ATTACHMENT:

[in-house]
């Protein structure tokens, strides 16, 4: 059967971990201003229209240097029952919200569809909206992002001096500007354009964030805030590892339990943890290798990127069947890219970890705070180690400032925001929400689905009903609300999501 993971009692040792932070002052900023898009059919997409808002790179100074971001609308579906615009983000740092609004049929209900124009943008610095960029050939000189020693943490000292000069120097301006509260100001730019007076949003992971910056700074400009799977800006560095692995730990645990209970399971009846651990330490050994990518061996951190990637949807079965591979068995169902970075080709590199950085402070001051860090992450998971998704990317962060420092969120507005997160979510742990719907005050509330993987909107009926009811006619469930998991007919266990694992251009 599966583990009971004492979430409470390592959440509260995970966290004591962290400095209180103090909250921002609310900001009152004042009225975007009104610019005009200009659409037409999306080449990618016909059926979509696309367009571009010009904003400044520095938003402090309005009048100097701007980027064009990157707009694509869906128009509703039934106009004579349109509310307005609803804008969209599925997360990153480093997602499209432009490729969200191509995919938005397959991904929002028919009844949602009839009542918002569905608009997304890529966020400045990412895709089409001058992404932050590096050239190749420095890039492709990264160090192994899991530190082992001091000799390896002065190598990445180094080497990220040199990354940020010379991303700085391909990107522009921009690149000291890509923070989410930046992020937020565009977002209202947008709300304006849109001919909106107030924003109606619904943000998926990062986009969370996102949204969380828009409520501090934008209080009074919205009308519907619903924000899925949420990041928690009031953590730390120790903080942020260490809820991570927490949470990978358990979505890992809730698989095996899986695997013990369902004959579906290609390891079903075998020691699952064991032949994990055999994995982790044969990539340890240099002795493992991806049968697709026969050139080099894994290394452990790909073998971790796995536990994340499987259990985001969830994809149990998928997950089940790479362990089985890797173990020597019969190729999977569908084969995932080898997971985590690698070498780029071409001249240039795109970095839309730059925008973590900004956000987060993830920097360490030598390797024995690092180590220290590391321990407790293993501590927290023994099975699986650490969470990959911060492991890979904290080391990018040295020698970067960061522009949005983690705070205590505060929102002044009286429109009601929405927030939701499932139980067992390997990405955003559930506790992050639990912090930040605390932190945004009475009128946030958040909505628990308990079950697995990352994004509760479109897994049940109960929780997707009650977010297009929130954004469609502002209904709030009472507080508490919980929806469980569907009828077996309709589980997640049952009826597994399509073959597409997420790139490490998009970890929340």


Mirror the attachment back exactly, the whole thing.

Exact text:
[in-house]
């Protein structure tokens, strides 16, 4: 059967971990201003229209240097029952919200569809909206992002001096500007354009964030805030590892339990943890290798990127069947890219970890705070180690400032925001929400689905009903609300999501 993971009692040792932070002052900023898009059919997409808002790179100074971001609308579906615009983000740092609004049929209900124009943008610095960029050939000189020693943490000292000069120097301006509260100001730019007076949003992971910056700074400009799977800006560095692995730990645990209970399971009846651990330490050994990518061996951190990637949807079965591979068995169902970075080709590199950085402070001051860090992450998971998704990317962060420092969120507005997160979510742990719907005050509330993987909107009926009811006619469930998991007919266990694992251009 599966583990009971004492979430409470390592959440509260995970966290004591962290400095209180103090909250921002609310900001009152004042009225975007009104610019005009200009659409037409999306080449990618016909059926979509696309367009571009010009904003400044520095938003402090309005009048100097701007980027064009990157707009694509869906128009509703039934106009004579349109509310307005609803804008969209599925997360990153480093997602499209432009490729969200191509995919938005397959991904929002028919009844949602009839009542918002569905608009997304890529966020400045990412895709089409001058992404932050590096050239190749420095890039492709990264160090192994899991530190082992001091000799390896002065190598990445180094080497990220040199990354940020010379991303700085391909990107522009921009690149000291890509923070989410930046992020937020565009977002209202947008709300304006849109001919909106107030924003109606619904943000998926990062986009969370996102949204969380828009409520501090934008209080009074919205009308519907619903924000899925949420990041928690009031953590730390120790903080942020260490809820991570927490949470990978358990979505890992809730698989095996899986695997013990369902004959579906290609390891079903075998020691699952064991032949994990055999994995982790044969990539340890240099002795493992991806049968697709026969050139080099894994290394452990790909073998971790796995536990994340499987259990985001969830994809149990998928997950089940790479362990089985890797173990020597019969190729999977569908084969995932080898997971985590690698070498780029071409001249240039795109970095839309730059925008973590900004956000987060993830920097360490030598390797024995690092180590220290590391321990407790293993501590927290023994099975699986650490969470990959911060492991890979904290080391990018040295020698970067960061522009949005983690705070205590505060929102002044009286429109009601929405927030939701499932139980067992390997990405955003559930506790992050639990912090930040605390932190945004009475009128946030958040909505628990308990079950697995990352994004509760479109897994049940109960929780997707009650977010297009929130954004469609502002209904709030009472507080508490919980929806469980569907009828077996309709589980997640049952009826597994399509073959597409997420790139490490998009970890929340």